If breakups were only confined to the couple in question, life would be easier. Throw friends, children, potential new partners into the mix and it really takes a village to visit Splitsville with the inevitable detour into Crazy Town.
Playwright Donald Margulies won the Pulitzer in 2000 for Dinner with Friends, his rueful and sad-funny take on the aftermaths of a single breakup. Margulies updated the play in 2014, refreshing dated references to car phones, video tapes and the like, but the frankness and thought-provoking aspects of Dinner with Friends is as palatable as ever.
Although the play was adapted for television in 2001, it really needs to be seen in a theater and here’s why. Director Vincent Lancisi and a tight ensemble cast bring such intimacy and truth to the production you feel as though that’s you—or facets of you—right up there a few feet away on the stage and you wonder how Margulies and the people at Everyman got access to your most private thoughts and hidden agendas. This would be lost in the safe distancing of a TV screen.
Second, the audience is a play in itself. The “he said, she said” structure of the play, and its carefully calibrated revelations, incite discussion, which buzzed through the audience during intermission and on the way out the door after curtain. In the achingly real second act, when “perfect” married couple Gabe (M. Scott McLean) and Karen (Beth Hylton) talk about how marriage changes with age, time and children, you saw the older couples in the audience reach for each other’s hands or sling a comforting arm around a shoulder. “We’ve been there,” they seem to nod to the actors. “Wait ‘til you see what happens when you’re our age.”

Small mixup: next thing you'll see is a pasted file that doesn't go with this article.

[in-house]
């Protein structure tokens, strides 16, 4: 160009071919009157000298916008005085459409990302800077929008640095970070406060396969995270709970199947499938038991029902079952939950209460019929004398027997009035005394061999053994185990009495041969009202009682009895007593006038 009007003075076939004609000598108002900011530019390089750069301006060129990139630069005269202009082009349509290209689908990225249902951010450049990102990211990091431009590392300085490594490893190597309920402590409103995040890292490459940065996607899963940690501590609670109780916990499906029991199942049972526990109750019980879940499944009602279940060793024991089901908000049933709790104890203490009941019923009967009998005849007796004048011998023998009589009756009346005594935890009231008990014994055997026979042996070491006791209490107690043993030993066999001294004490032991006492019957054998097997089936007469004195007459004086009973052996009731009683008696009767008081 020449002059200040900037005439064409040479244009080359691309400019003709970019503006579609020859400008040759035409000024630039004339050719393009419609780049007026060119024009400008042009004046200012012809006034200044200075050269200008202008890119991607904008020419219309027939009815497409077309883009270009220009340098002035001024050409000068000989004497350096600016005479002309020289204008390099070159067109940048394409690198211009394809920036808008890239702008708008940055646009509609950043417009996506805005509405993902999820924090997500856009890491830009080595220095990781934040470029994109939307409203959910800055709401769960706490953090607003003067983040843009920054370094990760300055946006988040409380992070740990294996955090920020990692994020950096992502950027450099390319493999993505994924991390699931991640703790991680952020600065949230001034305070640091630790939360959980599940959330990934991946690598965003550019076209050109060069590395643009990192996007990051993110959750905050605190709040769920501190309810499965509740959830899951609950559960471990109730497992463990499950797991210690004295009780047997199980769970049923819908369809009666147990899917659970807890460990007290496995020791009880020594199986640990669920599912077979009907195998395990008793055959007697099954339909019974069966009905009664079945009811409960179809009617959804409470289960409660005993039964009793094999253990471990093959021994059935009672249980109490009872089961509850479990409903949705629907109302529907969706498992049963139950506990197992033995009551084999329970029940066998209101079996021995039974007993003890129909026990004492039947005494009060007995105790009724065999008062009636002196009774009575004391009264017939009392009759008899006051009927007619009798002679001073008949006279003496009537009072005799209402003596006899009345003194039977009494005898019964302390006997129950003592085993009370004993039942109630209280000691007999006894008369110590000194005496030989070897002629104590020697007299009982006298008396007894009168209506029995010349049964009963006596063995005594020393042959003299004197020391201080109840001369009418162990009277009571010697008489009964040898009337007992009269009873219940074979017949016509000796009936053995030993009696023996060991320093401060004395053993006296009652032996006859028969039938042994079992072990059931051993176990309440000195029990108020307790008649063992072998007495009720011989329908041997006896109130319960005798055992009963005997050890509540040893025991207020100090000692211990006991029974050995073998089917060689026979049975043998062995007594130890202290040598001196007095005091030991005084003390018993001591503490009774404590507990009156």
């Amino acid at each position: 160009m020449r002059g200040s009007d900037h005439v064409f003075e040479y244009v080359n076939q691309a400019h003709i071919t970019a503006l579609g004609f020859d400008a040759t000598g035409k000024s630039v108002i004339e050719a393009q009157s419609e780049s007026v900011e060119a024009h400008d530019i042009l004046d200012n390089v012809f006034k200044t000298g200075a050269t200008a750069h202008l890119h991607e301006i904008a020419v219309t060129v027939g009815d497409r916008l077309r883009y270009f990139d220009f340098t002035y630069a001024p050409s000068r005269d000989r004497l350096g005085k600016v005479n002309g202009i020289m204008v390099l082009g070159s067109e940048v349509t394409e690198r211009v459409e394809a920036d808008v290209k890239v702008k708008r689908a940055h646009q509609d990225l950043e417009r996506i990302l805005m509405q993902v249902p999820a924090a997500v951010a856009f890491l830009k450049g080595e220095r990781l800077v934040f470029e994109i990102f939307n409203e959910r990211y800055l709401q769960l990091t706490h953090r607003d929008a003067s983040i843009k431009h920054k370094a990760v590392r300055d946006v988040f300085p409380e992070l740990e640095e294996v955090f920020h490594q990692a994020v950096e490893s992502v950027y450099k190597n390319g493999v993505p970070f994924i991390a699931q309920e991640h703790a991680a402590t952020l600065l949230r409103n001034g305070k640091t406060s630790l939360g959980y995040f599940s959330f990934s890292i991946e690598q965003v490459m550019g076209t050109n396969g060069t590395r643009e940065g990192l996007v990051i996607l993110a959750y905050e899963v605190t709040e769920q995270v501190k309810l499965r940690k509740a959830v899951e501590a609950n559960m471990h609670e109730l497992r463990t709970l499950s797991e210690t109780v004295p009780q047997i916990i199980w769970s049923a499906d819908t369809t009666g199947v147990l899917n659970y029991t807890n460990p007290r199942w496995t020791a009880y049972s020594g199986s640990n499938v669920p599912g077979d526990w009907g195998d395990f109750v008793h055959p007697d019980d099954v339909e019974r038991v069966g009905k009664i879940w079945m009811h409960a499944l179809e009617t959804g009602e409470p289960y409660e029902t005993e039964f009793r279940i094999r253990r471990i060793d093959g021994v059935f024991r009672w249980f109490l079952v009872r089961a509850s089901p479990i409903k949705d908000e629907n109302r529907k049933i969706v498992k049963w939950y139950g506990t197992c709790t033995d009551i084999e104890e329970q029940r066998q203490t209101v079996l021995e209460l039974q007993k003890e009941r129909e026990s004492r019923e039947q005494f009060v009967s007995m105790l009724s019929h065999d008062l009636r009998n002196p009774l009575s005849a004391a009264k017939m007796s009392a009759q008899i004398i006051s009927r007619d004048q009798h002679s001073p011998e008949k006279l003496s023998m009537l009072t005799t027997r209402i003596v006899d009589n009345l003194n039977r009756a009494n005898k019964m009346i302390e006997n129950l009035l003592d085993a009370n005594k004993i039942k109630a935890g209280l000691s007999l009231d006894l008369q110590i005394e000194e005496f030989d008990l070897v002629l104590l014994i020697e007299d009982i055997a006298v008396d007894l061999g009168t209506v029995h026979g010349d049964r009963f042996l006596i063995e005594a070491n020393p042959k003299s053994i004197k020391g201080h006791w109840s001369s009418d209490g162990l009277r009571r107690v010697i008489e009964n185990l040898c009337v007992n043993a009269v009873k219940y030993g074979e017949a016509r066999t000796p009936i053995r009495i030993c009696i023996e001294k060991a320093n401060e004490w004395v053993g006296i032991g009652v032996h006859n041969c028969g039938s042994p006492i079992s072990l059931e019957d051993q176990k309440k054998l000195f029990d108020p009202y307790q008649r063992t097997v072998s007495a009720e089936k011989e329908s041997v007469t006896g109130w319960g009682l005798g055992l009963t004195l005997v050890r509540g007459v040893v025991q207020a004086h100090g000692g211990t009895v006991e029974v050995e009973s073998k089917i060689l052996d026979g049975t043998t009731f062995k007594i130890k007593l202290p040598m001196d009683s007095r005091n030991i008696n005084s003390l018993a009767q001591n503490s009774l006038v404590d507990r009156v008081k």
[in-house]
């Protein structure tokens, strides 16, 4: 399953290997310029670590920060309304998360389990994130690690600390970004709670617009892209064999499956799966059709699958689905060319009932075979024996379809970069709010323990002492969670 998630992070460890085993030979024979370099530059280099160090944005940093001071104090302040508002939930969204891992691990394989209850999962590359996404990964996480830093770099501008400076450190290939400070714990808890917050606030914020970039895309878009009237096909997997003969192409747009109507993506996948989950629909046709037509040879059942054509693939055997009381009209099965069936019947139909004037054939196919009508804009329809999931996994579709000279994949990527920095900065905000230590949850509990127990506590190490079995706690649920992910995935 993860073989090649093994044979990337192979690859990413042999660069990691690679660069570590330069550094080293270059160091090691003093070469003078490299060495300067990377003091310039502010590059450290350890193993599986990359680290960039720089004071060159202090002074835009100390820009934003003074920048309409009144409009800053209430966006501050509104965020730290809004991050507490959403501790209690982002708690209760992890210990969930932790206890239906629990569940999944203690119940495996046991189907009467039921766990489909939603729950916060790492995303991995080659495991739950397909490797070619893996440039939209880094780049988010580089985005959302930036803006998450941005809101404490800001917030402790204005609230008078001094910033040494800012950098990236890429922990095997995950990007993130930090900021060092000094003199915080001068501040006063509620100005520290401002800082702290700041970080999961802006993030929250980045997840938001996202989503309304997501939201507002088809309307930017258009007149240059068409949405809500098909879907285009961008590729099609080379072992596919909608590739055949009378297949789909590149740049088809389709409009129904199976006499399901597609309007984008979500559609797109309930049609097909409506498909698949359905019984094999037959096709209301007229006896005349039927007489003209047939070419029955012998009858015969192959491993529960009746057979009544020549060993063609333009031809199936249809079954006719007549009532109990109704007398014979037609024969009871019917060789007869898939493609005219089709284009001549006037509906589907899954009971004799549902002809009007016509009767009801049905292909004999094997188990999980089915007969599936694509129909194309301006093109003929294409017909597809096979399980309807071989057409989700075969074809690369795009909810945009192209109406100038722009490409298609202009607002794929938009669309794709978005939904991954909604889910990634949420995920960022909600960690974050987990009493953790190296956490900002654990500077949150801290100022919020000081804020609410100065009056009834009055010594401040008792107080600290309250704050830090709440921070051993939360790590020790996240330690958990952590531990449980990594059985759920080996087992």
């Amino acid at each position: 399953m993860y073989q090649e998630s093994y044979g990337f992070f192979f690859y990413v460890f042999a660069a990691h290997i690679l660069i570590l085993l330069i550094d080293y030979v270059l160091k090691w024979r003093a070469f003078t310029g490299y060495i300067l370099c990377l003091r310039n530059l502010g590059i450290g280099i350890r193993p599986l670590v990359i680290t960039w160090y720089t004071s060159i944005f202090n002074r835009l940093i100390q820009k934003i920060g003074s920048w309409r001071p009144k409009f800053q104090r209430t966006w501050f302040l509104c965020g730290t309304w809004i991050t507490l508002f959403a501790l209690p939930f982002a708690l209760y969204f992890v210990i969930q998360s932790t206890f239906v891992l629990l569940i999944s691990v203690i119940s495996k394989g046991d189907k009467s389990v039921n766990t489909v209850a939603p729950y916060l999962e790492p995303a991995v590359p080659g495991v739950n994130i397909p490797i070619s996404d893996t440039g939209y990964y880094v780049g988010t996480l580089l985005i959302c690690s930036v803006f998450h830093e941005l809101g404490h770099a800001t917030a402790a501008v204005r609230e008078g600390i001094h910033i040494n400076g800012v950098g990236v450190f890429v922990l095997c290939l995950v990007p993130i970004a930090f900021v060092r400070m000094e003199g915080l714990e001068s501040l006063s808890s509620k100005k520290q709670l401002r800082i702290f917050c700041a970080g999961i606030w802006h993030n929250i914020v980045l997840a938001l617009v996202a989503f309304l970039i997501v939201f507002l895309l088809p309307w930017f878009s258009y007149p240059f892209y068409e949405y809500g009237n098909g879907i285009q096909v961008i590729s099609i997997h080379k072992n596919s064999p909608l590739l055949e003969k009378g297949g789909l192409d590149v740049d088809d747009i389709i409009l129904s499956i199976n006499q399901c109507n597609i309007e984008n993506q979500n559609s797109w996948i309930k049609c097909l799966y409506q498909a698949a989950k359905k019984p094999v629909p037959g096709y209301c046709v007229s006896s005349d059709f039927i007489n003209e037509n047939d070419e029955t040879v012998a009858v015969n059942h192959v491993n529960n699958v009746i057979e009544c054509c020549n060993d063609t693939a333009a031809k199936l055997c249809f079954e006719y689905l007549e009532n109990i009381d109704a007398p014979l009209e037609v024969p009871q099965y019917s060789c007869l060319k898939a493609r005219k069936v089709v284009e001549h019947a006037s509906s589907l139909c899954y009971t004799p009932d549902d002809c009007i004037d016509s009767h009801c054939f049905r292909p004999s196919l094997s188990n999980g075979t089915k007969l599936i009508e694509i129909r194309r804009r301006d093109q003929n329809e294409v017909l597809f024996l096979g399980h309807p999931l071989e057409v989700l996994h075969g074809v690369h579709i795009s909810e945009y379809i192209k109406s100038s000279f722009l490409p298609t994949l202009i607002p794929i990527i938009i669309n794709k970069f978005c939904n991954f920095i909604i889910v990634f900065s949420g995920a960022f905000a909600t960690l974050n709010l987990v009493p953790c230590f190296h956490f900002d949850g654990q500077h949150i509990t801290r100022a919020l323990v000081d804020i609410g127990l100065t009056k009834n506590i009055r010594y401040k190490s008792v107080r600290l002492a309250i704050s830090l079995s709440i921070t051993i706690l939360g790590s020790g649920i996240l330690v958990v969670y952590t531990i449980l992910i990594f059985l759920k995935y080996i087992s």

Dinner with Friends mostly takes place in the heartbeat of a home—the kitchen. Donald Eastman’s storytelling revolving set moves to other locations, such as living rooms, bedrooms and houses on Martha’s Vineyard, but it is in the kitchen where most of the play’s heat is generated.
If Gabe and Karen live by one credo, it is “food is love.” While friend Beth (Megan Anderson) tries to squelch the eye rolls, the couple talks of their recent food trip to Italy in orgasmic terms, pronouncing “Pomodoro” in near-pornographic groans and describing an 86-year-old Italian chef in terms usually reserved for those in the adult film industry.
Gabe and Karen’s first instinct is to feed the people they love—to share a meal, to celebrate, to nourish, to dazzle or comfort. After Beth drops a bomb at dinner that husband Tom (Danny Gavigan) is leaving her and the kids for another woman, there’s a pause and Karen says “Let’s have dessert” (an almond polenta cake, in case you’re taking notes).
Later that night, Tom storms over to the house to tell his side of the breakup and Gabe asks “Have you eaten? Let me fix you a plate.” The play is filled with such delectable moments, where in one breath people are spilling their guts and the next they indulge in foodie comments that are almost non sequiturs.
Dinner with Friends
closes April 7, 2019
Details and tickets